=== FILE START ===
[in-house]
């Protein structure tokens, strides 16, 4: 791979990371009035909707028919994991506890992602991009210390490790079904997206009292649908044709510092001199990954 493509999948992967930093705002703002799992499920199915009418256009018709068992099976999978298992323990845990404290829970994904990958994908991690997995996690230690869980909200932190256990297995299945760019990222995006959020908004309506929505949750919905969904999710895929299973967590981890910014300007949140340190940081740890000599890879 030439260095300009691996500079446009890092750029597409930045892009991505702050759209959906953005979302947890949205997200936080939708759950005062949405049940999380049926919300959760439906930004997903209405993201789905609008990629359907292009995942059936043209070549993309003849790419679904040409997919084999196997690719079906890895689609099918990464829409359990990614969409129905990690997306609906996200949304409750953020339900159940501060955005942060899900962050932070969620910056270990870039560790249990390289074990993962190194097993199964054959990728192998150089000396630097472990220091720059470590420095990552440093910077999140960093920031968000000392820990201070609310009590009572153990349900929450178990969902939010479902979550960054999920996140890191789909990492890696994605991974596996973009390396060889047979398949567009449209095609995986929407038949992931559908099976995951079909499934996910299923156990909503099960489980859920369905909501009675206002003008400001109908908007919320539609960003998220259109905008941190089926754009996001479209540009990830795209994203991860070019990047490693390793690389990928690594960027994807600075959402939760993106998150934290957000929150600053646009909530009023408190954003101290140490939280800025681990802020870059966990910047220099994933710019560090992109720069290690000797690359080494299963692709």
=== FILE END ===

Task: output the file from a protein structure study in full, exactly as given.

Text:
[in-house]
């Protein structure tokens, strides 16, 4: 791979990371009035909707028919994991506890992602991009210390490790079904997206009292649908044709510092001199990954 493509999948992967930093705002703002799992499920199915009418256009018709068992099976999978298992323990845990404290829970994904990958994908991690997995996690230690869980909200932190256990297995299945760019990222995006959020908004309506929505949750919905969904999710895929299973967590981890910014300007949140340190940081740890000599890879 030439260095300009691996500079446009890092750029597409930045892009991505702050759209959906953005979302947890949205997200936080939708759950005062949405049940999380049926919300959760439906930004997903209405993201789905609008990629359907292009995942059936043209070549993309003849790419679904040409997919084999196997690719079906890895689609099918990464829409359990990614969409129905990690997306609906996200949304409750953020339900159940501060955005942060899900962050932070969620910056270990870039560790249990390289074990993962190194097993199964054959990728192998150089000396630097472990220091720059470590420095990552440093910077999140960093920031968000000392820990201070609310009590009572153990349900929450178990969902939010479902979550960054999920996140890191789909990492890696994605991974596996973009390396060889047979398949567009449209095609995986929407038949992931559908099976995951079909499934996910299923156990909503099960489980859920369905909501009675206002003008400001109908908007919320539609960003998220259109905008941190089926754009996001479209540009990830795209994203991860070019990047490693390793690389990928690594960027994807600075959402939760993106998150934290957000929150600053646009909530009023408190954003101290140490939280800025681990802020870059966990910047220099994933710019560090992109720069290690000797690359080494299963692709």